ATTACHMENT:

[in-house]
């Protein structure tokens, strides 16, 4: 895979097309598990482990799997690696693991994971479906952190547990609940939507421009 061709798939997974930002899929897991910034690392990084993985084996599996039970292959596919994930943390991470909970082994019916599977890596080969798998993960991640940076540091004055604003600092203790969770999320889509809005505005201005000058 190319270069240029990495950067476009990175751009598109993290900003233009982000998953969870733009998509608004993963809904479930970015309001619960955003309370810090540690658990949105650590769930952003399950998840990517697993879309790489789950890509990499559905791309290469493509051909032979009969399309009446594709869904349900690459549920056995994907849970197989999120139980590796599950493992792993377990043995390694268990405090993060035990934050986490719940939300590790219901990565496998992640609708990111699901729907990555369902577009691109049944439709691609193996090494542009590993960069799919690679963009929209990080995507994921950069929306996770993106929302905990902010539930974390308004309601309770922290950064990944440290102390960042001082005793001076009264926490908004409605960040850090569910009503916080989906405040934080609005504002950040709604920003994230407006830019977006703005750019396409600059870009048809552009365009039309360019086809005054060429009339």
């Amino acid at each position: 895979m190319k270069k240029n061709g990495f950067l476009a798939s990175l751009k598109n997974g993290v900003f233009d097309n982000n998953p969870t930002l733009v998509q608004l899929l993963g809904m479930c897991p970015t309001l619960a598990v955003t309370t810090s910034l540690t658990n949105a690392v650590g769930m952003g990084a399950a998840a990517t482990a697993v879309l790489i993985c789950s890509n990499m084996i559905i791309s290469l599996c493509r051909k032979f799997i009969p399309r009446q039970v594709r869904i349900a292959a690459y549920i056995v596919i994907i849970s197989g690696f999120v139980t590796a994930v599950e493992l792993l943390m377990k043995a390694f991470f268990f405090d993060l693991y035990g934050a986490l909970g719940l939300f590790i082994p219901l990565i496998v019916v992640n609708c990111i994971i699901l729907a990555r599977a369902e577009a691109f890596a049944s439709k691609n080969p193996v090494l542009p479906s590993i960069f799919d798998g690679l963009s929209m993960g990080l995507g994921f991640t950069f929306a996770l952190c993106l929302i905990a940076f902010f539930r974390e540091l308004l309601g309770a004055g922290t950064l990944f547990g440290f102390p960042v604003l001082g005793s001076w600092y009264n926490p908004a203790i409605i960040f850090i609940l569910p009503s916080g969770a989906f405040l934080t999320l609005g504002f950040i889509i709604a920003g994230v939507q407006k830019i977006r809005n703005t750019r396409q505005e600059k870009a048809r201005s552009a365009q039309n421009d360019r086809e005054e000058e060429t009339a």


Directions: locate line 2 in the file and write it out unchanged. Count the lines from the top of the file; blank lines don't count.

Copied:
């Protein structure tokens, strides 16, 4: 895979097309598990482990799997690696693991994971479906952190547990609940939507421009 061709798939997974930002899929897991910034690392990084993985084996599996039970292959596919994930943390991470909970082994019916599977890596080969798998993960991640940076540091004055604003600092203790969770999320889509809005505005201005000058 190319270069240029990495950067476009990175751009598109993290900003233009982000998953969870733009998509608004993963809904479930970015309001619960955003309370810090540690658990949105650590769930952003399950998840990517697993879309790489789950890509990499559905791309290469493509051909032979009969399309009446594709869904349900690459549920056995994907849970197989999120139980590796599950493992792993377990043995390694268990405090993060035990934050986490719940939300590790219901990565496998992640609708990111699901729907990555369902577009691109049944439709691609193996090494542009590993960069799919690679963009929209990080995507994921950069929306996770993106929302905990902010539930974390308004309601309770922290950064990944440290102390960042001082005793001076009264926490908004409605960040850090569910009503916080989906405040934080609005504002950040709604920003994230407006830019977006703005750019396409600059870009048809552009365009039309360019086809005054060429009339």